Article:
What she says in the box is that her husband-plaintiff once beat her when she interfered while he was. beating her mother. This is a new case developed by her in the box. There is no such allegation in the plaint. But even while she says so she admits that her husband would not have beat her had. she not interfered at that time and she further admits that plaintiff her husband had never before or after that beat her-According to her this is the only reason why she says that her husband is a cruel man. A reading of the testimony of the 1st defendant will convince anybody that she has no compunction to speak falsehood.... A wife who lives away from the husband without any just cause or excuse is not entitled to any maintenance from him. The mere fact that the marriage is subsisting is no ground for claiming maintenance when the wife is unwilling to function as wife or perform any of the duties which law or custom of the community would cast on her. The husband in the present instance, was ever willing and ready to take her and maintain her. She was adamant all the while and ultimately, the husband had to seek the help of the court in securing the society of his wife. The suit was contested by her from all possible angles, but without success. The decree obtained unfortunately became unexecutable, as there is no provision, in the C.P.C. for the enforcement of such a decree. Thus, the husband is in a very sad plight. Fifteen years have elapsed after the passing of the decree for restitution of conjugal rights. No steps were taken by the respondent to get maintenance from the petitioner on the ground that the marriage is legally subsisting. The motive now for filing such a petition as is evident from her own statement is to take revenge against the petitioner for his keeping a concubine. When the wife is unwilling to join him in spite of an order to that effect from the court the petitioner had no other go but to seek the help of another woman for the satisfaction of his needs. He cannot be blamed for that. That circumstance cannot be availed of by the wife for claiming separate maintenance.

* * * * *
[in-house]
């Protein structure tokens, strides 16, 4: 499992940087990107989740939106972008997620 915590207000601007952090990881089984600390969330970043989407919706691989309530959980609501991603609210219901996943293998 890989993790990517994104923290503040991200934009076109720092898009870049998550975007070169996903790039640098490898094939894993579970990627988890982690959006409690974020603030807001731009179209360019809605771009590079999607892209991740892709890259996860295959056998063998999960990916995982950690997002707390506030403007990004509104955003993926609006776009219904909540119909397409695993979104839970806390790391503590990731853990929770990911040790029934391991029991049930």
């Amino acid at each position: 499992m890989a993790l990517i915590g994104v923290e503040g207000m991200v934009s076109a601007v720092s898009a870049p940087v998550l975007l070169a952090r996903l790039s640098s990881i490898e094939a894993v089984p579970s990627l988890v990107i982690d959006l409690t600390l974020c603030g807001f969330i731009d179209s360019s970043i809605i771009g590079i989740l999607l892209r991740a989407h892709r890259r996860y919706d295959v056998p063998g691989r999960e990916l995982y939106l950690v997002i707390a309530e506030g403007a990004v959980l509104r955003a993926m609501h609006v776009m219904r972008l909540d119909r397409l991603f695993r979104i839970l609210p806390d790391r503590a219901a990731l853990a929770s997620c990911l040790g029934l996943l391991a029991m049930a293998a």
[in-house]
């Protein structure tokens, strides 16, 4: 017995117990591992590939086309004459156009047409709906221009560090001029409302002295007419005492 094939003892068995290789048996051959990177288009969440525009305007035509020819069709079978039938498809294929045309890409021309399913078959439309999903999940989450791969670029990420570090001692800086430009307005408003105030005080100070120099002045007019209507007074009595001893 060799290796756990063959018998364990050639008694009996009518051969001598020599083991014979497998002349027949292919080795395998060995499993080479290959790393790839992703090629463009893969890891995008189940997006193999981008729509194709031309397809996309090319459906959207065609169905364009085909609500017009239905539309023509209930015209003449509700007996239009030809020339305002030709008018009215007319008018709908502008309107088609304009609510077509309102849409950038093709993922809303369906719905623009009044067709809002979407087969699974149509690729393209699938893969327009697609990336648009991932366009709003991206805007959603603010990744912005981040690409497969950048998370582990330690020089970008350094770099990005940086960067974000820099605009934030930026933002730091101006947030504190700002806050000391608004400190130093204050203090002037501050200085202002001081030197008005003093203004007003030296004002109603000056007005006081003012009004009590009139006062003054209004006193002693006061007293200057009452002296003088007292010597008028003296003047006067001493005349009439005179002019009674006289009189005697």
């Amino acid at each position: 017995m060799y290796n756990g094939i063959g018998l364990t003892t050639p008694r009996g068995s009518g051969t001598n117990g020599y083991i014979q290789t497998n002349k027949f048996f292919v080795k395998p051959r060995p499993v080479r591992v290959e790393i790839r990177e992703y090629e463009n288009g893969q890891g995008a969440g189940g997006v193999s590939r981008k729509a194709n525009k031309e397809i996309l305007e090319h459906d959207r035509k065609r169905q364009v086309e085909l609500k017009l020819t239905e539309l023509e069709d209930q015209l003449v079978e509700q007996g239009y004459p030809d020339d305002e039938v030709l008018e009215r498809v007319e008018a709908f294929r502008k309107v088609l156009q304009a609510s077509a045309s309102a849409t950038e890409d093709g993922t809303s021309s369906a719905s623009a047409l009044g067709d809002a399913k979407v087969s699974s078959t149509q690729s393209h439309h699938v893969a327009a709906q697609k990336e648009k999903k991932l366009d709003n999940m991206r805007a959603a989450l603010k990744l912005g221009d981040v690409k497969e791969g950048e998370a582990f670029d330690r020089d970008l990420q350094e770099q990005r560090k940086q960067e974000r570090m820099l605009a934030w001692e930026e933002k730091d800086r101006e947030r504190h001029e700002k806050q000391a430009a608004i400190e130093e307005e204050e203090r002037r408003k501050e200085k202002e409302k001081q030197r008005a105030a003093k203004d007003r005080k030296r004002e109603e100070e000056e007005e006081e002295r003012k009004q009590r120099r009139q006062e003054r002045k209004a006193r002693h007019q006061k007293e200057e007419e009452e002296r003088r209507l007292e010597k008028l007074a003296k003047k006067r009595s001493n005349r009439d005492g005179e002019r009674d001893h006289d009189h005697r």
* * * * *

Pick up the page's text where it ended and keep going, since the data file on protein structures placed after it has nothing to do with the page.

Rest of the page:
'Decrees for restitution of conjugal rights against wives are nowadays no longer enforced by Courts of justice though decree may be passed. But if the wife refuses to go and live with the husband a decree for restitution of conjugal rights is good answer to an application for maintenance under Section 488.' Ma Hta v. Aye Maung AIR 1931 Rang 111 (1).
The law as it stands, gives no power to the Court to enforce a decree for restitution of conjugal rights. But a wife with the least moral conscience in her should obey the decree, and join her husband. The respondent evidently is not of such a type. She wants to fight the husband even after her defeat in the Court. Such a wife. I think cannot claim with any grace or justification, separate maintenance from the husband.
A decision in a suit against the wife for restitution of conjugal rights is equivalent to a decision by a competent Civil Court that the wife had no sufficient reason for refusing to live with her husband.
The wife had obtained an order for maintenance under Section 488. Subsequently the husband obtained a decree for restitution of conjugal rights against the wife....
Held that the subsequent decree for restitution of conjugal rights is a binding decision to the effect that the wife had no sufficient ground to refuse to live with the husband and that therefore the previous order for maintenance must be cancelled. Tarak Nath v. Sneharani AIR 1949 Cal 87 : 49 Cri LJ 757. There the order of maintenance passed was cancelled the moment a decree for restitution of conjugal rights was passed by the Court. Such a wife, I think, cannot the Civil Court. So also in the present case the decree for restitution of conjugal rights must prevail and it is a good answer to the wife's claim for separate maintenance. The order of the learned Magistrate, therefore, cannot be sustained. Such orders will give the incentive to a refractory and rebellious wife to flout Court's orders and claim maintenance from the husband who derives no benefit from her. The order of the learned Magistrate is hence set aside, and this revision is allowed. If the respondent still thinks that as the marrige subsists, she is entitled in law to get maintenance she may fight out her claim in a Civil Court.